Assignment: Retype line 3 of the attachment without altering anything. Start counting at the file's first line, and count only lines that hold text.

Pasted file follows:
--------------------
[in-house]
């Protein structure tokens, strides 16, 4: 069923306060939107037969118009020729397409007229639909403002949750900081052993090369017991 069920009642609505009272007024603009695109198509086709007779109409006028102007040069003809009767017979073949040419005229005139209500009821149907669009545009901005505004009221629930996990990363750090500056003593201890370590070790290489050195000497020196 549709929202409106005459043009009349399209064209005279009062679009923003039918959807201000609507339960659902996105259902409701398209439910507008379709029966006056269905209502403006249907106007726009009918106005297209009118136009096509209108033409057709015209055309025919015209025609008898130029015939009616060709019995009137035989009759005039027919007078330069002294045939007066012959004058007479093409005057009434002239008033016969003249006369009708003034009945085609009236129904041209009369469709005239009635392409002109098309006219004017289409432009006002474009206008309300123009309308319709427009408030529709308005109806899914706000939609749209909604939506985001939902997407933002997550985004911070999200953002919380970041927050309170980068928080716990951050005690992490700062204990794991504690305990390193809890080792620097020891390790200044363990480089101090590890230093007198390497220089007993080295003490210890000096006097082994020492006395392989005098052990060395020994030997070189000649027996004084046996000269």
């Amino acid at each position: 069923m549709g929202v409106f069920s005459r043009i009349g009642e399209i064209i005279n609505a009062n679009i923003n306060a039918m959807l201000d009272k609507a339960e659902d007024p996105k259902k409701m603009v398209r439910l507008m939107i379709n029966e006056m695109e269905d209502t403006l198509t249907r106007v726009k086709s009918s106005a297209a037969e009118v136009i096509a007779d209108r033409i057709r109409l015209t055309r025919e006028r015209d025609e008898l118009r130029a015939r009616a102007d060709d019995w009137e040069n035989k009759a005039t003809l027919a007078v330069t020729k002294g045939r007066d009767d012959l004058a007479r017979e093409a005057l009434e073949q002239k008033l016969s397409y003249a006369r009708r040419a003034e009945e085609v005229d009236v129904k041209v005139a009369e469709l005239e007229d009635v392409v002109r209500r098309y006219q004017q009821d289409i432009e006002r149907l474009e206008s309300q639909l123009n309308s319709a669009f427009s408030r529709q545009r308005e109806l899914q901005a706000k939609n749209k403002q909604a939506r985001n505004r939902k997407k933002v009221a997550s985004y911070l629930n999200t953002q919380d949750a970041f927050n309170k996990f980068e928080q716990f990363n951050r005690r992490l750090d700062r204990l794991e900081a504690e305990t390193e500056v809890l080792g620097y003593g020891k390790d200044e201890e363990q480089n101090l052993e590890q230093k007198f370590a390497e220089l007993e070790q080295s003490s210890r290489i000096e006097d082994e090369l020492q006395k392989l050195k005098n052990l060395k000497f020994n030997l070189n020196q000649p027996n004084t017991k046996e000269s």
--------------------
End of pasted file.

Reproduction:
């Amino acid at each position: 069923m549709g929202v409106f069920s005459r043009i009349g009642e399209i064209i005279n609505a009062n679009i923003n306060a039918m959807l201000d009272k609507a339960e659902d007024p996105k259902k409701m603009v398209r439910l507008m939107i379709n029966e006056m695109e269905d209502t403006l198509t249907r106007v726009k086709s009918s106005a297209a037969e009118v136009i096509a007779d209108r033409i057709r109409l015209t055309r025919e006028r015209d025609e008898l118009r130029a015939r009616a102007d060709d019995w009137e040069n035989k009759a005039t003809l027919a007078v330069t020729k002294g045939r007066d009767d012959l004058a007479r017979e093409a005057l009434e073949q002239k008033l016969s397409y003249a006369r009708r040419a003034e009945e085609v005229d009236v129904k041209v005139a009369e469709l005239e007229d009635v392409v002109r209500r098309y006219q004017q009821d289409i432009e006002r149907l474009e206008s309300q639909l123009n309308s319709a669009f427009s408030r529709q545009r308005e109806l899914q901005a706000k939609n749209k403002q909604a939506r985001n505004r939902k997407k933002v009221a997550s985004y911070l629930n999200t953002q919380d949750a970041f927050n309170k996990f980068e928080q716990f990363n951050r005690r992490l750090d700062r204990l794991e900081a504690e305990t390193e500056v809890l080792g620097y003593g020891k390790d200044e201890e363990q480089n101090l052993e590890q230093k007198f370590a390497e220089l007993e070790q080295s003490s210890r290489i000096e006097d082994e090369l020492q006395k392989l050195k005098n052990l060395k000497f020994n030997l070189n020196q000649p027996n004084t017991k046996e000269s």